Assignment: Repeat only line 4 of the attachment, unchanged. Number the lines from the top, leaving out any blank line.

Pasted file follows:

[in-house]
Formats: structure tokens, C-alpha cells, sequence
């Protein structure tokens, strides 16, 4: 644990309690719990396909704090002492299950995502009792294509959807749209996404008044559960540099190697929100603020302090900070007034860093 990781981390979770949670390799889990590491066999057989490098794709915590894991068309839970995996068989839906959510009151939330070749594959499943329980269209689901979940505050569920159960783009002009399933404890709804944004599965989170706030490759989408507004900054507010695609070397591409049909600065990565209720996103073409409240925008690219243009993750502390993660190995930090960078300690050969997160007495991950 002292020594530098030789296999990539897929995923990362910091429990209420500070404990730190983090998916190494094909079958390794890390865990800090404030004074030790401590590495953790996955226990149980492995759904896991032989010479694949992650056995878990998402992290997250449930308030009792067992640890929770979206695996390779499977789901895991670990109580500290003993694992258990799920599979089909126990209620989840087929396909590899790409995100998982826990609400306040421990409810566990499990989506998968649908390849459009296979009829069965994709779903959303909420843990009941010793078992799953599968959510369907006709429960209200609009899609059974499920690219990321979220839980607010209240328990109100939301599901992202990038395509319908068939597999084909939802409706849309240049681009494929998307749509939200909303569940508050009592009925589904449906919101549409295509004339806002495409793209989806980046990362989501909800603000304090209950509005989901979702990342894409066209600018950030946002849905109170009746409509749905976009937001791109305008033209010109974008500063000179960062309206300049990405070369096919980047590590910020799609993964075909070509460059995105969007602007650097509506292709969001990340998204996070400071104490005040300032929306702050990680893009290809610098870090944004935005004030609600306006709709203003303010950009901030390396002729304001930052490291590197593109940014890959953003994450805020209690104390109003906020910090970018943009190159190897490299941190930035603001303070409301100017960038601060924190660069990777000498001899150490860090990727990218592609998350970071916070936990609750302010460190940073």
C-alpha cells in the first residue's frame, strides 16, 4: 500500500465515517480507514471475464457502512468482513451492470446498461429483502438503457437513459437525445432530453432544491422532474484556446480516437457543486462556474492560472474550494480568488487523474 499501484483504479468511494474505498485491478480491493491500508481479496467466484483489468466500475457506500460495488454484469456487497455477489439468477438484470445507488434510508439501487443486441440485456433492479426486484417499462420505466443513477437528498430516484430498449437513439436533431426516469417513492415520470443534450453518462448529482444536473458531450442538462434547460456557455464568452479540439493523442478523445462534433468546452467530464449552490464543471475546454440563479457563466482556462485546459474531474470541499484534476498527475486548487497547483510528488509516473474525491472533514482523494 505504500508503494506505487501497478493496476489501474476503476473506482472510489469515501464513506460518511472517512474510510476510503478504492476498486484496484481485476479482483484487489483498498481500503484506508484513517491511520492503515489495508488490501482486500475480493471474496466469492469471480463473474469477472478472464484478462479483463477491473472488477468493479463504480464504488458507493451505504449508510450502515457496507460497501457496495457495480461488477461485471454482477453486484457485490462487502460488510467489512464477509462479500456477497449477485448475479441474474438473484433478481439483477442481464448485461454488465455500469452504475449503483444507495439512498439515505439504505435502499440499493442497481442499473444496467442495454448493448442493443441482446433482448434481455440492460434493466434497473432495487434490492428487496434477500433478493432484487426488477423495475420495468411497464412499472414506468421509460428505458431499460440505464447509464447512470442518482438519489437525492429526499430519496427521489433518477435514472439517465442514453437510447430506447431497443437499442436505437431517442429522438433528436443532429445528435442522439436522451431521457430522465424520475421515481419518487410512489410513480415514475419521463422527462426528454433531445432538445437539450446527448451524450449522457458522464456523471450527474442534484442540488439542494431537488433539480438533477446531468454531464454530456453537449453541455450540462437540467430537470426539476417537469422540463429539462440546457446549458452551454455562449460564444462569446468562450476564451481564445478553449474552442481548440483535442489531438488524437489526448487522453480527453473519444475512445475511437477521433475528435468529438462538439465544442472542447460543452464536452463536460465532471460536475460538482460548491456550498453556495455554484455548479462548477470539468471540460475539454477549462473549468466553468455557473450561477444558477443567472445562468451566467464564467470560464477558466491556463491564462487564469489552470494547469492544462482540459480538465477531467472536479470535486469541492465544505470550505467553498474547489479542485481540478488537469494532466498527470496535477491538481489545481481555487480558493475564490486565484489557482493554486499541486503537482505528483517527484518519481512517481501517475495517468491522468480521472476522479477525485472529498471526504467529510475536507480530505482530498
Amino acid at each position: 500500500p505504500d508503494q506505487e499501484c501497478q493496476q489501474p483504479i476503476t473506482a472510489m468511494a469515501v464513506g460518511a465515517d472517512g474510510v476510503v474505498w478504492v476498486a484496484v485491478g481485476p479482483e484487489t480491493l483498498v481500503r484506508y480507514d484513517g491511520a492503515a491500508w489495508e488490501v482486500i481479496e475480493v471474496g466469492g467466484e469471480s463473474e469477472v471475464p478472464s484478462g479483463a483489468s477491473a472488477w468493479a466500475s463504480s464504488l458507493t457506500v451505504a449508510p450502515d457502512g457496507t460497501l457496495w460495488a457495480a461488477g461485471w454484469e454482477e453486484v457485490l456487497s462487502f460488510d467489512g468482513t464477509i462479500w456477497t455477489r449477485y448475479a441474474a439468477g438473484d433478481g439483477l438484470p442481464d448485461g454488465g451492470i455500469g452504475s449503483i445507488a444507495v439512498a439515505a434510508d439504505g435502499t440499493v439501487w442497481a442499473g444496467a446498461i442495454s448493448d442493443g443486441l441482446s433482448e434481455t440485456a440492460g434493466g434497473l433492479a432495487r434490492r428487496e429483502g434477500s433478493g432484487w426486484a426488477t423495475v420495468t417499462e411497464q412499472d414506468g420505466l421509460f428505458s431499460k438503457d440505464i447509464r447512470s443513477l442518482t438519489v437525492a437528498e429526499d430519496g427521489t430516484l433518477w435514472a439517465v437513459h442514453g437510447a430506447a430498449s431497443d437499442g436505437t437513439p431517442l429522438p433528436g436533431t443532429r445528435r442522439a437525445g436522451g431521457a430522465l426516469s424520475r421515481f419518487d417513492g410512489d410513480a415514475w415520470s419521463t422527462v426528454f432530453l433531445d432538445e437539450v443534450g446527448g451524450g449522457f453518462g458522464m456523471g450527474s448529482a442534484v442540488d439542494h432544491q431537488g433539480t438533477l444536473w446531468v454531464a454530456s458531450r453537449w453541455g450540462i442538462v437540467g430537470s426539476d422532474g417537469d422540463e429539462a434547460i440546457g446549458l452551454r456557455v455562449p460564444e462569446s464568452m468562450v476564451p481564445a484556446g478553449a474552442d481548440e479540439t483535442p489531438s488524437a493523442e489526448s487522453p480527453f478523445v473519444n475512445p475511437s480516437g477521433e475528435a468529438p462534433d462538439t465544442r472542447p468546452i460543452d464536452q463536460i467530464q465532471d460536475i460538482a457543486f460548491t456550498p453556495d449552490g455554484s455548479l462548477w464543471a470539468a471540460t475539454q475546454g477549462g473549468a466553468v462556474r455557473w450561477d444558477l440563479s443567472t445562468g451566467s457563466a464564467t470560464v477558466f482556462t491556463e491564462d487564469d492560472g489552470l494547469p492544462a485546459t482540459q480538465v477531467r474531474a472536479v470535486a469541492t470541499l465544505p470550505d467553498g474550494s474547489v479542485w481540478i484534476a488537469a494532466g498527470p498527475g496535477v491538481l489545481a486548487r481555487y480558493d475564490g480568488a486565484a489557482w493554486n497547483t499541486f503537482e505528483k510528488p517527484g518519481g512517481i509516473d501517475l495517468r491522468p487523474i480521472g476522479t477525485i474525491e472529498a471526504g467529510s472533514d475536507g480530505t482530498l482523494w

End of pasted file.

C-alpha cells in the first residue's frame, strides 16, 4: 500500500465515517480507514471475464457502512468482513451492470446498461429483502438503457437513459437525445432530453432544491422532474484556446480516437457543486462556474492560472474550494480568488487523474 499501484483504479468511494474505498485491478480491493491500508481479496467466484483489468466500475457506500460495488454484469456487497455477489439468477438484470445507488434510508439501487443486441440485456433492479426486484417499462420505466443513477437528498430516484430498449437513439436533431426516469417513492415520470443534450453518462448529482444536473458531450442538462434547460456557455464568452479540439493523442478523445462534433468546452467530464449552490464543471475546454440563479457563466482556462485546459474531474470541499484534476498527475486548487497547483510528488509516473474525491472533514482523494 505504500508503494506505487501497478493496476489501474476503476473506482472510489469515501464513506460518511472517512474510510476510503478504492476498486484496484481485476479482483484487489483498498481500503484506508484513517491511520492503515489495508488490501482486500475480493471474496466469492469471480463473474469477472478472464484478462479483463477491473472488477468493479463504480464504488458507493451505504449508510450502515457496507460497501457496495457495480461488477461485471454482477453486484457485490462487502460488510467489512464477509462479500456477497449477485448475479441474474438473484433478481439483477442481464448485461454488465455500469452504475449503483444507495439512498439515505439504505435502499440499493442497481442499473444496467442495454448493448442493443441482446433482448434481455440492460434493466434497473432495487434490492428487496434477500433478493432484487426488477423495475420495468411497464412499472414506468421509460428505458431499460440505464447509464447512470442518482438519489437525492429526499430519496427521489433518477435514472439517465442514453437510447430506447431497443437499442436505437431517442429522438433528436443532429445528435442522439436522451431521457430522465424520475421515481419518487410512489410513480415514475419521463422527462426528454433531445432538445437539450446527448451524450449522457458522464456523471450527474442534484442540488439542494431537488433539480438533477446531468454531464454530456453537449453541455450540462437540467430537470426539476417537469422540463429539462440546457446549458452551454455562449460564444462569446468562450476564451481564445478553449474552442481548440483535442489531438488524437489526448487522453480527453473519444475512445475511437477521433475528435468529438462538439465544442472542447460543452464536452463536460465532471460536475460538482460548491456550498453556495455554484455548479462548477470539468471540460475539454477549462473549468466553468455557473450561477444558477443567472445562468451566467464564467470560464477558466491556463491564462487564469489552470494547469492544462482540459480538465477531467472536479470535486469541492465544505470550505467553498474547489479542485481540478488537469494532466498527470496535477491538481489545481481555487480558493475564490486565484489557482493554486499541486503537482505528483517527484518519481512517481501517475495517468491522468480521472476522479477525485472529498471526504467529510475536507480530505482530498